I didn’t really enjoy Sherlock (BBC1 Sunday, 8.30pm) it’s plot mostly pertaining to John and Mary’s marriage. This was a story that meant a great deal to the characters (and probably the writers) but not to me. I don’t feel sufficiently invested in any of them to care as much as I needed to. That’s okay, though, I’m not saying either I or the show committed a crime. Although I do wish more scenes would just end gracefully, rather than flouncing off the screen yelling, “BYEEEE!” with a look-at-me wipe.
There isn’t a lot that’s pretty in The Bridge (BBC4 Saturday, 9pm), one reason why this most preposterous of Scandinavian imports also works out as the most satisfying. With everything tinged in slate grey or, at best, a mossy green, there’s a kind of industrial estate lack-of-allure that works very well contrasted with a plot wherein “someone’s trying to cause an outbreak of pneumonic plague,” and the baddies leave a calling card. This house style, unlike Sherlock‘s, contains the excesses of the story. But that’s not to say it has to mollify the writing. The opening double-bill superbly portrayed Martin’s continuing grief following the death of his son. He’s a man who’s been calcified by the trauma, almost physically: he’s gone shockingly white.
It also helps that in Kim Bodnia the show has a true acting great who has created an unusual character for TV – someone who radiates both actual ordinariness and kindness. So many of his lines are delivered through laughs as he responds to the antics of the birdlike, almost sociopathic Saga (Sofia Helin, who’s also terrific, once you realise where she’s going). Meanwhile, it looks like this year’s story will play out as some kind of weird parable about shopping local, or, as someone says, “pathos-driven eco-terrorism” and I think that will be the least interesting aspect in all of this. But Martin and Saga and the lovely audacious turns in the tale will keep me happy.
Two of the shows I watched this week sported the P-within-a-P symbol, meaning I’ve been subjected to covert selling, although of what I’m still not quite sure. Dancing on Ice (ITV Sunday, 6.15pm) was one, but it was more plagued by another small on-screen graphic, namely that revolving inverted-comma that’s waving-in the commercial break. It felt like the whole programme was under the yoke of this angry punctuation point, Christine Bleakley forever telling us what’s “coming up” before it brought down the curtain. In fact, the production was so geared towards selling the future it began with a routine put to The Best is Yet to Come.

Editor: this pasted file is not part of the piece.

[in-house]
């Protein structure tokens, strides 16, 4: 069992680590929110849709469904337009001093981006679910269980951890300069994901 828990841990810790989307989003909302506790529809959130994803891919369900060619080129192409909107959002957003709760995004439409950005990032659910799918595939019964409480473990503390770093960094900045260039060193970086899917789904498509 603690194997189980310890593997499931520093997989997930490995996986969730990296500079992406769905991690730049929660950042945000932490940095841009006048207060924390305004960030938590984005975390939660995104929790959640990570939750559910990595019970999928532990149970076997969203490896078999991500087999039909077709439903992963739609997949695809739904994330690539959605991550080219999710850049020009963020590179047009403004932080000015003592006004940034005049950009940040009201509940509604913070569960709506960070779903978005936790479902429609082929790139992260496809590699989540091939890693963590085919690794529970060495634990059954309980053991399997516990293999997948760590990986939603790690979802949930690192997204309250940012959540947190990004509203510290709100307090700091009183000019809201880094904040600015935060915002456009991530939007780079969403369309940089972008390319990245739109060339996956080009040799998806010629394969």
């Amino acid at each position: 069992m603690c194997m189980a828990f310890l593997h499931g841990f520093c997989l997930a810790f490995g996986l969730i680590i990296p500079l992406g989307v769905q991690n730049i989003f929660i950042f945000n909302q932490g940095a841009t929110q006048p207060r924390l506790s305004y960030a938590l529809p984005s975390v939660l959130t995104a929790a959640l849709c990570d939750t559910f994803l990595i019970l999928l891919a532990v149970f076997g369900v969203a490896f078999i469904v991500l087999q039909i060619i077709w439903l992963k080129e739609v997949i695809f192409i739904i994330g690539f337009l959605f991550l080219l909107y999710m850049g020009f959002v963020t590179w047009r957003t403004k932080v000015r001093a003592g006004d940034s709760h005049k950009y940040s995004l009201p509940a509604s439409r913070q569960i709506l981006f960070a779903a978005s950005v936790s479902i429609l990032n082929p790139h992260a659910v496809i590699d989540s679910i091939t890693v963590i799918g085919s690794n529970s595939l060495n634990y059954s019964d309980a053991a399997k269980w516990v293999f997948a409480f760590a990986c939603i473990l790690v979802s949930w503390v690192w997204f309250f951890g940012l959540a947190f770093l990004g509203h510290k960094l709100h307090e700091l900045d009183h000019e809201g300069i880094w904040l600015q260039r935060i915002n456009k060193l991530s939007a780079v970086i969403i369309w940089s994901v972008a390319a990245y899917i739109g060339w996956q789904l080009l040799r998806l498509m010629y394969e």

Despite that, there was also a lot of looking back. Plenty of noise was made about this being the last ever series – although why that should be was never explained – with old contestants returning and their various histories elucidated. I like all that sort of stuff, programmes getting into their own mythology. The result being, I felt more engaged by the potential last dances of Bonnie Langford and Joe Pasquale than Mr and Mrs Watson’s first waltz back on BBC1.
Another constant joy of Dancing on Ice – Christopher Dean’s continual drive to sound excitable. He deployed the phrase “tearing it up” twice over the evening. Much racier was Simon Reed in the commentary booth describing the moment Andrei Lipanov elevated Bonnie by means of a hand on her gusset as “something we’re calling ‘Too Hot To Mention’.”
Second sighting of that PP was The Taste (Channel 4 Tuesday, 9pm). Every food competition on TV, for me, is tested against MasterChef, as I run all the decisions the production team have made on a notional MC logic diagram. A kind of ‘what would John and Gregg do?’ One year, they opened their contest with an ‘auditions’ round, as if it was a requirement to show their working. Few people seemed to like it. The Taste‘s debut felt a bit like that, as if – again – the best was yet to come. I still quite enjoyed it though and in particular the tension between judges Nigella Lawson, Anthony Bourdain and Ludo Lefebvre which – in as much as these things aren’t real – felt real, specifically the bits of grumbling that crept in after the obvious edit points. I’ll watch again next week, but I do reckon this is programme that’s been polluted by the aphorisms of other similar endeavours: the bit where the camera whips around then slows up as our trio are introduced, contestants pledging their “heart and soul”, a Dragons’ Den-style montage of those contributors who weren’t interesting enough to merit their own three minutes, plus talk of ‘mentors’, ‘auditions’ and ‘locking in’ decisions. This fidelity to those cliches meant the coining of the phrase “final 12” to describe next week’s participants. The rules actually state it must only be the final five or four who are celebrated. Because of the alliteration.
The same rules dictate any review should now exit on some kind of wordplay about the sort of flavour this show left us with. Can’t think of something, so instead here’s Richard Osman’s terrific pun from Pointless Celebrities (BBC1 Saturday, 7pm) about the “sequels” to erbium (erbium on a Saturday night!): Erbium Rides Again and Erbium Goes Bananas.